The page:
Lothar Siegfried Freiherr von Richthofen (27 September 1894 – 4 July 1922) was a German First World War fighter ace credited with 40 victories. He was a younger brother of top-scoring ace Manfred von Richthofen (the Red Baron) and a distant cousin of Luftwaffe Field Marshal Wolfram von Richthofen.

Lothar von Richthofen
Lothar von Richthofen wearing the Pour le Mérite in 1917
Birth nameLothar Siegfried Freiherr von Richthofen
Born(1894-09-27)27 September 1894
Kleinburg, Germany (present-day Wrocław, Poland)
Died4 July 1922(1922-07-04) (aged 27)
Hamburg, Germany
Place of burial 50°03′37″N 8°15′57″E / 50.060260°N 8.265810°E / 50.060260; 8.265810
Allegiance German Empire
Years of service1914–1918
AwardsPour le Mérite, Iron Cross First and Second Class
RelationsManfred von Richthofen (brother), Wolfram von Richthofen (cousin)

Following the war, he worked for a while on a farm before taking an industrial position. He married in June 1919 and had two children. Yearning for aviation he accepted a position as a pilot, conveying passengers and postal mail between Berlin and Hamburg.

He died aged 27 on 4 July 1922 in a flying accident at Fuhlsbüttel.

Early career edit

Richthofen was born on 27 September 1894. He and his brothers, Manfred and Bolko,[1][note 1] hunted wild boar, elk, birds, and deer.[2]

Like his brother Manfred, Lothar began the war as a cavalry officer with the 4th Dragoon Regiment. He had remained in the public Gymnasium (high school), he was enrolled in compulsory military training at the Kriegsschule in Danzig (Gdańsk, Poland) when war began. On his own initiative Lothar returned to his unit. Lothar was nearly cut down by sniper fire while on patrol. In mid-October 1914, while stationed at Attigny, he was awarded the Iron Cross 2nd Class for valour. It was the only decoration that Lothar received during his cavalry service. The following month, his regiment was transferred to the Eastern Front.[3]

Jagdstaffel 11 edit

In February 1915 Manfred "rescued" his brother Lothar from the boredom of training new troops in Luben and encouraged him to also transfer to the Fliegertruppe.[4]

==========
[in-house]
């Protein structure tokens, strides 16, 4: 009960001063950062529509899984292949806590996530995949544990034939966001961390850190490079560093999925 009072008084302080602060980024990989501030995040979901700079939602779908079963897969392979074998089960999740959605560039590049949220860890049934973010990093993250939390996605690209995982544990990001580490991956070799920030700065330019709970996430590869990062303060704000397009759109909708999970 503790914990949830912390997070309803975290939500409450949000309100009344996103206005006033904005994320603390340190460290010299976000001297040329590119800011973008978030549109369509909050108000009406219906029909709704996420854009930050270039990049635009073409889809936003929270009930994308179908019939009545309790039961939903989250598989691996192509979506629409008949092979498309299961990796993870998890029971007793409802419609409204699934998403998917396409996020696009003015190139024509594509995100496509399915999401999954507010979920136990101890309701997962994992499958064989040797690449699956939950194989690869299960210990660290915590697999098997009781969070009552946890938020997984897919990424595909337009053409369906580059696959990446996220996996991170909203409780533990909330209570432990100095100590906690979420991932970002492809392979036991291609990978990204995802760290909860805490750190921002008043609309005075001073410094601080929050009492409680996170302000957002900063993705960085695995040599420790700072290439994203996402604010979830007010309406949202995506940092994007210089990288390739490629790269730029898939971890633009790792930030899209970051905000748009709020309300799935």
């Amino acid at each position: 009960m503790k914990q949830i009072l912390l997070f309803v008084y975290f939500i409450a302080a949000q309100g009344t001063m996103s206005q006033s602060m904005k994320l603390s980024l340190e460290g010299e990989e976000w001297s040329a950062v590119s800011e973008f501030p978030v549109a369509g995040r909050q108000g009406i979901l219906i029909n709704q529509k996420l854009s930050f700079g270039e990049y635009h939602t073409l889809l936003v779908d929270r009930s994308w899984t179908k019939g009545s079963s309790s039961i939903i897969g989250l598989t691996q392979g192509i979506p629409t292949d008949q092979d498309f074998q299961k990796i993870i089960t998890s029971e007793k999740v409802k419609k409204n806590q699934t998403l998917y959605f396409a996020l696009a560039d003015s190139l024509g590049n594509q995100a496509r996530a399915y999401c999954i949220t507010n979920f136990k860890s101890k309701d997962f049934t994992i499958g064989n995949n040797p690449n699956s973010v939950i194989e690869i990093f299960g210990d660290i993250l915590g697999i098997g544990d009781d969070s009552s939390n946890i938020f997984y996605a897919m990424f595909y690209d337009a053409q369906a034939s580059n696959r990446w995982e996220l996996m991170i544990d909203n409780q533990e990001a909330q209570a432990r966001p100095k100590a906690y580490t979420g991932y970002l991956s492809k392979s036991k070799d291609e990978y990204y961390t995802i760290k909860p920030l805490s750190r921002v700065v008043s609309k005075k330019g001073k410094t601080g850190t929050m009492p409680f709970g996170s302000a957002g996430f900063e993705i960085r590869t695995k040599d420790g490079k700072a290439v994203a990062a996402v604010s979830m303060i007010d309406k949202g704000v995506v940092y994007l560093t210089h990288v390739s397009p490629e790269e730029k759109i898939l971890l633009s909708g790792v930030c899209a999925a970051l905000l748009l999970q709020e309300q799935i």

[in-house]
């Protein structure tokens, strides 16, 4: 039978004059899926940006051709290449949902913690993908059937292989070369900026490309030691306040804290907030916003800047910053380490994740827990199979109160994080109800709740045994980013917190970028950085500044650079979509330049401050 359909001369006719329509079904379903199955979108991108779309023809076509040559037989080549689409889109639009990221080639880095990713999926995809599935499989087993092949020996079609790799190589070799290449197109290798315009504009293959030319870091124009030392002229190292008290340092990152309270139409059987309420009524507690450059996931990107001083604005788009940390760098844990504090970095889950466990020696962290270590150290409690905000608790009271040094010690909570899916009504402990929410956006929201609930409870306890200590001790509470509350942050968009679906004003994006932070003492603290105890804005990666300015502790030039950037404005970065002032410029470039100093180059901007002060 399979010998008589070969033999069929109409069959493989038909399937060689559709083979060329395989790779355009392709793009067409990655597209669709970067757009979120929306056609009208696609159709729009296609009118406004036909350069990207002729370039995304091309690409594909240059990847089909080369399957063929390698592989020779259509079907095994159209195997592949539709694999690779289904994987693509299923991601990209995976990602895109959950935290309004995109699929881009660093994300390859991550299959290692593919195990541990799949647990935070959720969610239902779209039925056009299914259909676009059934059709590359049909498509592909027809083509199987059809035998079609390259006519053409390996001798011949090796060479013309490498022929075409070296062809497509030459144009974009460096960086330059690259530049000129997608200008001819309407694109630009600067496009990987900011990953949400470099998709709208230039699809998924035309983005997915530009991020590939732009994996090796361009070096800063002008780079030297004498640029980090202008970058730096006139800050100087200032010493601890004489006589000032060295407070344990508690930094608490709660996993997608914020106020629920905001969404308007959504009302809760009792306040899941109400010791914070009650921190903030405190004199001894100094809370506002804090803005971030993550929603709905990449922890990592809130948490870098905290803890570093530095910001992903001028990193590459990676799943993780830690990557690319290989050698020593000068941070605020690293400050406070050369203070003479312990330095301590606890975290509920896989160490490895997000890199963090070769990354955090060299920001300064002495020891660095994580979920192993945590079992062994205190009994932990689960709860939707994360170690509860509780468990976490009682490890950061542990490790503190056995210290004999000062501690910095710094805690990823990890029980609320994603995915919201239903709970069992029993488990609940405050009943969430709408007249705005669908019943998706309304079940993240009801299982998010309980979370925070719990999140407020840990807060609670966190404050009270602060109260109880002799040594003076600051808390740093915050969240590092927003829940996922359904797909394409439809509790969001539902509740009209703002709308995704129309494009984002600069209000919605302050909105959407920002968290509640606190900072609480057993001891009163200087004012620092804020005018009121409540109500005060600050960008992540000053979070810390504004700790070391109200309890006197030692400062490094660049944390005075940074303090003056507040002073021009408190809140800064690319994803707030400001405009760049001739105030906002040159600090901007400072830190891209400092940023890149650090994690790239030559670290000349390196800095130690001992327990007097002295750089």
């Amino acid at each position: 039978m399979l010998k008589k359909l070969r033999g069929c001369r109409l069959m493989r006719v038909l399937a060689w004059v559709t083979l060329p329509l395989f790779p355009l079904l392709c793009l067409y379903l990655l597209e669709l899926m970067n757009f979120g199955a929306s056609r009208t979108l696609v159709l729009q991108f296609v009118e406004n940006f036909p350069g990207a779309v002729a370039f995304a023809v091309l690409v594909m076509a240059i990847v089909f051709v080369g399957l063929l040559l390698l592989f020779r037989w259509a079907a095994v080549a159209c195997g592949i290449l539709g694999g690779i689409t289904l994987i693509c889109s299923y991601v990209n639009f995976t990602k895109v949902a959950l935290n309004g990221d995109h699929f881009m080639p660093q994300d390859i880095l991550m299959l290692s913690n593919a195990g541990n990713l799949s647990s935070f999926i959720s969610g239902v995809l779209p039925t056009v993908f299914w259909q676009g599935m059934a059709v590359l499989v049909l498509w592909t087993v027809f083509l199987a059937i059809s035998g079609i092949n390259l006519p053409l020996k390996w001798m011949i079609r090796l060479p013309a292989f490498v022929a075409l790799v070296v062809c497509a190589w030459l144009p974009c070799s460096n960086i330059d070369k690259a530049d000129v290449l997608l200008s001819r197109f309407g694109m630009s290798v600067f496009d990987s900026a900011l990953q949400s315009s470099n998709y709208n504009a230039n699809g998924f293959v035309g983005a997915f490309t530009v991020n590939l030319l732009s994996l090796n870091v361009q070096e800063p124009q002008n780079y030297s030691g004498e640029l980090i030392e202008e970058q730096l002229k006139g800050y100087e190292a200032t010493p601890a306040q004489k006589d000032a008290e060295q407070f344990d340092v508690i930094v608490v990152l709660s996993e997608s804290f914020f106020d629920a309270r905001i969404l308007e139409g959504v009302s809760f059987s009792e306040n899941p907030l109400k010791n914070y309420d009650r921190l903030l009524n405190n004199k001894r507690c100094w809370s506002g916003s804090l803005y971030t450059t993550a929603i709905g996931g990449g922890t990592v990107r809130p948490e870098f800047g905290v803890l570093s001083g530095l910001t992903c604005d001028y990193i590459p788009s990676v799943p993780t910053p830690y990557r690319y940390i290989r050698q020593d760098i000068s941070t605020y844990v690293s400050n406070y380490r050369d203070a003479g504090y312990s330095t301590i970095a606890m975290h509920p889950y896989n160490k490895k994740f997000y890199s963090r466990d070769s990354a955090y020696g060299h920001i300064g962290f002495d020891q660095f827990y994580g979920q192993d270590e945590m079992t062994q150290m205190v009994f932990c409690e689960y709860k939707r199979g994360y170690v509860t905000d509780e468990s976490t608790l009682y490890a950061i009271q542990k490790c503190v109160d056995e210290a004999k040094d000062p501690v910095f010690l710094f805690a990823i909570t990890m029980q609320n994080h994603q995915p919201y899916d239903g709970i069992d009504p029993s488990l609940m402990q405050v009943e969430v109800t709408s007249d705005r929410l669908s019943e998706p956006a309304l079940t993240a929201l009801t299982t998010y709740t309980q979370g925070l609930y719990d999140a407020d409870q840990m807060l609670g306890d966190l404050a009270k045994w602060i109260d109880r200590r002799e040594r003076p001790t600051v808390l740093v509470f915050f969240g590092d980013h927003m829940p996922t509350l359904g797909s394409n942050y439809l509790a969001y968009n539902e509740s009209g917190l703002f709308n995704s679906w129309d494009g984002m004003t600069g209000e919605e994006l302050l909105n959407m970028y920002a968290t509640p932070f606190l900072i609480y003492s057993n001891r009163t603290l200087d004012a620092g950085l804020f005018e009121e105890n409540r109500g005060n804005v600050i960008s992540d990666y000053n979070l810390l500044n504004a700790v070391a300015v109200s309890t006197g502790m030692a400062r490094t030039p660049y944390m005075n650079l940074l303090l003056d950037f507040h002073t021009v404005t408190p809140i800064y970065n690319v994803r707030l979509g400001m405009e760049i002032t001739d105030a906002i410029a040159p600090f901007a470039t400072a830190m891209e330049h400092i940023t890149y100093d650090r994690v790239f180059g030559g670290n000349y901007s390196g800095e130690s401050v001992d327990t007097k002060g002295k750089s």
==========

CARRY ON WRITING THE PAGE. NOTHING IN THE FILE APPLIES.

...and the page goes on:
Richthofen joined the German Army Air Service (Luftstreitkräfte) in late 1915. He served from January 1916 as an observer with Jasta 23,[citation needed] sometimes observing for Otto Creutzmann[5] and saw action during the Battle of Verdun. He won the Iron Cross 1st Class in December and then began training as a pilot.[citation needed]

Lothar von Richthofen (seated on the ground) with other members of Jasta 11. His brother, Manfred, is in the cockpit. Photographed April 23, 1917

His first posting as a pilot was to his brother's Jasta 11 on 6 March 1917. An impulsive and aggressive pilot, unlike his coolly calculating brother Manfred, Lothar's first victory claim followed on 28 March for an FE 2b of No. 25 Squadron, Royal Flying Corps.[6] The German high command appreciated the propaganda value of two Richthofens fighting together to defeat the enemy in the air.[7]

Taking part in the period of German dominance called Bloody April by the British, Lothar had won 15 more victories by the beginning of May. When his brother went on leave, Lothar von Richthofen assumed command of the squadron.[8]

Albert Ball edit

During the first week of May 1917, Lothar von Richthofen scored three more victories. On the evening of 7 May near Douai, he led a flight of 5 Albatros D.III's from Jasta 11 that encountered 11 S.E.5s from the "elite" No. 56 Squadron RFC, including the top English ace of the time, Captain Albert Ball, as well as a SPAD S.VII from No. 19 Squadron, and a Sopwith Triplane of No 8 (Naval) Squadron.[citation needed] In a running battle in deteriorating visibility in the middle of a thunderstorm over Bourlon Wood, both sides became scattered. Richthofen engaged in single combat with the British Triplane. At about the same time, Ball was seen by fellow 56 Squadron pilot Cyril Crowe chasing a red Albatros into a thundercloud. Ball lost control of his plane and crashed fatally. Though forced to land his damaged aircraft, Richthofen escaped injury. The British Sopwith Triplane involved in the action returned to base undamaged.[9]

Richthofen posted a claim for shooting down the Sopwith Triplane. However, the propaganda value of Ball's death under the guns of a German pilot was obvious, and the German High Command awarded a victory over Ball to Lothar. The fallacy of the award was readily apparent. The idea that an experienced pilot such as Richthofen would confuse a triplane with a biplane was ludicrous. Leutnant Hailer, a German pilot on the ground who witnessed the crash and was the first German at the crash scene saw no battle damage to Ball's plane. The doctor who autopsied Ball reported massive injuries to Ball from the crash, but no bullet wounds. Nevertheless, the official line was that Lothar von Richthofen shot down Albert Ball.[9] Later research suggests that Ball became disoriented by vertigo, accidentally entering an inverted dive which choked his plane's carburetor and stopped the engine, causing him to crash.[10]